War of the Rebellion: Serial 081 Page 0701 Chapter LII. CORRESPONDENCE, ETC. - CONFEDERATE.

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whether entering at New Inlet or Caswell, to come under your guns at Smithville, establishing but a single quarantine ground. The guard at Fort anderson should be considerably strengthened. I consider it absolutely necessary that the navy should make every effort in this matter possible, and should attend particularly, so far as is in their power, to keeping the river patrolled. that portion of it which is not covered by batteries, and from which I have been compelled by necessity to withdraw troops, ought to be constantly under the watch and guard of the navy. Please to advise with the flag officer, to whom I also will send a request and you may communicate these suggestions.

Very respectfully,

W. H. C. WHITING,

Major-General.

WAR DEPARTMENT, C. S. A.,

Richmond, Va., June 29, 1864.

General R. E. LEE,

Commanding, &c.:

GENERAL: I have the honor to acknowledge your letter of the 28th instant relative to the necessity of obtaining a supply of railroad iron. I agree with you as to the only mode of accomplishing it, and have already taken active measures to remove the iron from the less important roads. I shall have to encounter injunctions and vexatious litigations, but the necessity is, in my judgment, too imperative to allow hesitation in assuming the responsibility of disregarding such proceedings so far as they would prevent immediate command of iron. In this course I trust to be sustained, if necessary, by the merited influence of your name and judgment. A force under the direction of an engineer is already engaged in taking up iron on the York River road. Unless necessity requires, which I hope will not be the case, the road within the defenses will be retained intact.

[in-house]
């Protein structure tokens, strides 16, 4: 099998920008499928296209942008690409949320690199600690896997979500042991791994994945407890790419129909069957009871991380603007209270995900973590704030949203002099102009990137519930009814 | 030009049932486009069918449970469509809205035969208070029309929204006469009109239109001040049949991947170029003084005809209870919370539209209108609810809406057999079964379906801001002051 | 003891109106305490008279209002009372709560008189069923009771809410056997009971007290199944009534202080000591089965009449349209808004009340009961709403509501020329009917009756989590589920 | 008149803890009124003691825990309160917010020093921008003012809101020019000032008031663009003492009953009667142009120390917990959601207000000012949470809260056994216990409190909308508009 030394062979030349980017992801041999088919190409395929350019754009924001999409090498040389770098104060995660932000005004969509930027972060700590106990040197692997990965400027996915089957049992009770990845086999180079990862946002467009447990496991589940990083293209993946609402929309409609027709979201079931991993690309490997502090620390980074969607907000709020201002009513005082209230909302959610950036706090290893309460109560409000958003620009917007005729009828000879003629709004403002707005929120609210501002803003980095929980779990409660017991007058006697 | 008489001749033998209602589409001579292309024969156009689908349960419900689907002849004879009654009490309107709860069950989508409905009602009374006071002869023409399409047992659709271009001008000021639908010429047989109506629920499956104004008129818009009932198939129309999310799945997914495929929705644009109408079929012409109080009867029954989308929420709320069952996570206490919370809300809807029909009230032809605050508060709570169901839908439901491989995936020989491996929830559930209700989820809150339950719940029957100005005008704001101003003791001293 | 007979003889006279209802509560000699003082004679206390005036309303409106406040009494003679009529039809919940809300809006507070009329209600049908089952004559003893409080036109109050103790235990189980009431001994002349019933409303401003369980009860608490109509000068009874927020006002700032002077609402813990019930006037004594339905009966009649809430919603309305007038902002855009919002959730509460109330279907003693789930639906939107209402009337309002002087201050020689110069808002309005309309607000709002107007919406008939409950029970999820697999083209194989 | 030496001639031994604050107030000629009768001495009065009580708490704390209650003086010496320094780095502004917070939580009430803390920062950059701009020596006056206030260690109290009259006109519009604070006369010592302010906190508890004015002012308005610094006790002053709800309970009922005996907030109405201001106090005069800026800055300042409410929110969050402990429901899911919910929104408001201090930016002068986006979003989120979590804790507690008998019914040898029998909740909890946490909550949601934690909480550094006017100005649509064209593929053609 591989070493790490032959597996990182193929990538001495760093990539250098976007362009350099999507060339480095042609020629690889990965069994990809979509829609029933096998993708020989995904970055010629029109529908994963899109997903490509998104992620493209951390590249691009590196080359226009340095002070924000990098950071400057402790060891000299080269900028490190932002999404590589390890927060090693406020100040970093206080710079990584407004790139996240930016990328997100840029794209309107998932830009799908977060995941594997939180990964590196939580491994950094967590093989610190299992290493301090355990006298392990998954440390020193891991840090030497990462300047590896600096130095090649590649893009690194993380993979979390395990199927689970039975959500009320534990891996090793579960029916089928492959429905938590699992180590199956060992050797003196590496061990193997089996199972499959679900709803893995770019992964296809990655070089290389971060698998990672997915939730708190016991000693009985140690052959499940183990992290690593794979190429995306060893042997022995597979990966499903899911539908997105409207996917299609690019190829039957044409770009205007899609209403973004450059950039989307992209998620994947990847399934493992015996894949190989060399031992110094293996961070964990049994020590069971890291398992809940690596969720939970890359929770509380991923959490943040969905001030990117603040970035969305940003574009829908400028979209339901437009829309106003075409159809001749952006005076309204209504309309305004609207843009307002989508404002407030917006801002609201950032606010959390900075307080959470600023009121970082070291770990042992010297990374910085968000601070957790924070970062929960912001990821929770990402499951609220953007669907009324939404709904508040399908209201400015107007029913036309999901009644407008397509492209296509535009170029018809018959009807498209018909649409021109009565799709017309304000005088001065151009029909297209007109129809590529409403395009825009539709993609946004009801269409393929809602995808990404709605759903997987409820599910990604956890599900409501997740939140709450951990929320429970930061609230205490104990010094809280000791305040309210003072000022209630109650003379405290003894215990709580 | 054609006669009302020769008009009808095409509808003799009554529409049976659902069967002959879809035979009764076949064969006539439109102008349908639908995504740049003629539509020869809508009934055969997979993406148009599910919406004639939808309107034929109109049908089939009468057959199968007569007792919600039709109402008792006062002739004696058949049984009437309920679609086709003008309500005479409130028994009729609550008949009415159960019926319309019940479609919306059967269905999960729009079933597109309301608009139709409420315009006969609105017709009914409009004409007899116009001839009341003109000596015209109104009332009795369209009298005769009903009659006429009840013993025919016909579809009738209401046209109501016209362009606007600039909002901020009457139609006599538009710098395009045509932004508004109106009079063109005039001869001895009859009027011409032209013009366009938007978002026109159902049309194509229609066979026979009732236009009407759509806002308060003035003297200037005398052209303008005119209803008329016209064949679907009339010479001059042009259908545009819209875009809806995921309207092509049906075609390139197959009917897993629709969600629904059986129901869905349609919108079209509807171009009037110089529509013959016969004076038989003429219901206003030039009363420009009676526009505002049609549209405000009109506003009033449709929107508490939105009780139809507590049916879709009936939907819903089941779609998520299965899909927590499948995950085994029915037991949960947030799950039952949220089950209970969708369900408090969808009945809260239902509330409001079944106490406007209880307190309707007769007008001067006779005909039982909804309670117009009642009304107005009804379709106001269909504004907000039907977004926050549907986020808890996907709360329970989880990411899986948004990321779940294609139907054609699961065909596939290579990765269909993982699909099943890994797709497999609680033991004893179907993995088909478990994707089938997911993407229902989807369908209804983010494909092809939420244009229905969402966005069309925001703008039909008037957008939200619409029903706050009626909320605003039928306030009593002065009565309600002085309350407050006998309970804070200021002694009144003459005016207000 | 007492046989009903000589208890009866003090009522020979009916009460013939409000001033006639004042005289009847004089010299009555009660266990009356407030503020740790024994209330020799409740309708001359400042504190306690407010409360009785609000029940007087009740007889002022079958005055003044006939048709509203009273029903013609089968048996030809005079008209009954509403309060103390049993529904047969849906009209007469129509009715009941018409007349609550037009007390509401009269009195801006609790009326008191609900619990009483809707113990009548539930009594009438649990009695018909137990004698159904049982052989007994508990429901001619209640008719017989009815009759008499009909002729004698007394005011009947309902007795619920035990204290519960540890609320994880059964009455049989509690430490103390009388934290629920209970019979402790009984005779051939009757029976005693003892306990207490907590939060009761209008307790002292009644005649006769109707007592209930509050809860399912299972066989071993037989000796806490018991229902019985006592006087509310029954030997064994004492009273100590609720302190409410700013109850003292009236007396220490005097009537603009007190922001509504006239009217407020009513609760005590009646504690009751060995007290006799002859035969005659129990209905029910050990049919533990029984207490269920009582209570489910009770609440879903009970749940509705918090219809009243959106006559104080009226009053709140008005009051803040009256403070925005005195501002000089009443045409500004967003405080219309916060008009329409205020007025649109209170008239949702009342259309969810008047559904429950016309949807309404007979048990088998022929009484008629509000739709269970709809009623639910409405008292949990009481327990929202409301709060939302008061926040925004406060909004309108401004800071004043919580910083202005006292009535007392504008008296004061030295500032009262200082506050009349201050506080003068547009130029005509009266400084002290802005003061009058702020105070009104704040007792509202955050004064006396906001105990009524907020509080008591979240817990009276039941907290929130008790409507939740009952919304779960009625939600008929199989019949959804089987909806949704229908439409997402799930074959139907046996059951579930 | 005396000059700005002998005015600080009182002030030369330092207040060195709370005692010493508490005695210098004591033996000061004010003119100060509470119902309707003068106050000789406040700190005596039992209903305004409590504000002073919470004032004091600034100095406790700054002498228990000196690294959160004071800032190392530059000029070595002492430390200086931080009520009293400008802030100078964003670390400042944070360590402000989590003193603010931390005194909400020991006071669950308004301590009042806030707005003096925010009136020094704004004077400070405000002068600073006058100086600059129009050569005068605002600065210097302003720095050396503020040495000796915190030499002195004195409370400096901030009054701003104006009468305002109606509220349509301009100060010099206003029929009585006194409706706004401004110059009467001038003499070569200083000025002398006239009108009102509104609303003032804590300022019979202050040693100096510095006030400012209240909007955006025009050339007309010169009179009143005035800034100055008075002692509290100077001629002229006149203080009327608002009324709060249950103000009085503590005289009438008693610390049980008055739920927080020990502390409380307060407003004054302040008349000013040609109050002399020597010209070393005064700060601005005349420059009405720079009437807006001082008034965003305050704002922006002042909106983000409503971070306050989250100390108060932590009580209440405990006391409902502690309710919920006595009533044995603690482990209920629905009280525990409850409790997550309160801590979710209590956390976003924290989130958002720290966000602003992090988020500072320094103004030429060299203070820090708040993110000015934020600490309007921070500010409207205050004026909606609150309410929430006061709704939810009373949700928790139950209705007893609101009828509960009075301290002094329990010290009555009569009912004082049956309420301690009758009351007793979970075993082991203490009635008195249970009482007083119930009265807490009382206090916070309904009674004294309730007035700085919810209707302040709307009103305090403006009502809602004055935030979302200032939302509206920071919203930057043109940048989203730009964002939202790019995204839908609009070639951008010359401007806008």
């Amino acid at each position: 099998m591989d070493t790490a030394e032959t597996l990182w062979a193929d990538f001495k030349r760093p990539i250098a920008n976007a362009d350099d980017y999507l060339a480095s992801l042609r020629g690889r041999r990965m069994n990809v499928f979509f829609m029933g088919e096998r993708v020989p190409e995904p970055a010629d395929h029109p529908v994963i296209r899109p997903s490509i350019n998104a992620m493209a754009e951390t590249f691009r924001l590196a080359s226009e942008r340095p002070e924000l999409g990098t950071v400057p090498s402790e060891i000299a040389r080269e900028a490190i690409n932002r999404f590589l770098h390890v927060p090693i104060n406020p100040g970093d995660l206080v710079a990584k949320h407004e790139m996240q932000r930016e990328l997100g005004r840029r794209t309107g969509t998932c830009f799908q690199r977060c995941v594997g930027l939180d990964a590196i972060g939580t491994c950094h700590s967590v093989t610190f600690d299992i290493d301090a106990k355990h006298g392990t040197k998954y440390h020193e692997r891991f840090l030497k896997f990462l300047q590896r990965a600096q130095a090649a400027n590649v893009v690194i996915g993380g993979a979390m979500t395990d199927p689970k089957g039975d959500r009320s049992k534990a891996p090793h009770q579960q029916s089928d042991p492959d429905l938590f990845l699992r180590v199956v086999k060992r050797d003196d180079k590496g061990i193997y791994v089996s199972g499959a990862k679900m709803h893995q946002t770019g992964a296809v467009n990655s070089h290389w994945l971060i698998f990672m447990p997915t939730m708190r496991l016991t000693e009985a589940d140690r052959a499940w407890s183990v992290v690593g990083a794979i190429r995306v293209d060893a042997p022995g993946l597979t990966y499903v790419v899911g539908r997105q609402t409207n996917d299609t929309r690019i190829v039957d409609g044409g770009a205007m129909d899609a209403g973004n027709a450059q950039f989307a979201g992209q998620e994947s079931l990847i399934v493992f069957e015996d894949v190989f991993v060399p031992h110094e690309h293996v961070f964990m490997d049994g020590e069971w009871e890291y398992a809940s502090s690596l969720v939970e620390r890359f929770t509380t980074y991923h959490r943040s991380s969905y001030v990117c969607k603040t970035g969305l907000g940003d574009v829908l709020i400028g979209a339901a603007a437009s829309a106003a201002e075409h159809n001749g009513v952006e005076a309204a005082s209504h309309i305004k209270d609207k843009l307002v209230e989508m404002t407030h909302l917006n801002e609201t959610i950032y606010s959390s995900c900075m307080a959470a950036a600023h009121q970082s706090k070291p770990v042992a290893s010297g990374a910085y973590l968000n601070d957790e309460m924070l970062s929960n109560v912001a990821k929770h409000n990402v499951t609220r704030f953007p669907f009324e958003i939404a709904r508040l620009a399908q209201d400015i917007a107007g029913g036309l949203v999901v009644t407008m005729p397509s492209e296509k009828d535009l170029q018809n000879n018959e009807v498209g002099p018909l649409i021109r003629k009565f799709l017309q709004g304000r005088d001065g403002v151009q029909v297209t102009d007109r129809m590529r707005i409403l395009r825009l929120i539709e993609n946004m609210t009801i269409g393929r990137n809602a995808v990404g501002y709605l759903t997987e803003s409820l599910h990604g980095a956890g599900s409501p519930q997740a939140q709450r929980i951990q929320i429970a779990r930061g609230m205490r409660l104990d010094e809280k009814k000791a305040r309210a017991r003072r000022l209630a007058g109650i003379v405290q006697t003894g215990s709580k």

Very respectfully,

JAMES A. SEDDON,

Secretary of War.

WAR DEPARTMENT, C. S. A.,

Richmond, Va., June 29, 1864.

General R. E. LEE,

Commanding, &c.:

GENERAL: Your letter of the 28th instant with regard to the repair of the Danville railroad has been received. I am happy to have anticipated your wishes in every particular expressed. Not a day was lost after the injury was inflicted before the officers of the Department, with all the laborers that could be commanded, were engaged in the work of reports as enable me to judge of the extent of the injury or the time required for repairs, but measures have been taken to ascertain them; and all the resources of the Department will be employed in restoring the road to moving condition at the earliest possible period. Proper representations have any reference to the restoration of the road. Indeed, it has been me policy, so far as with reference to the truth and propriety I could, to induce the public impression that the injury is more serious and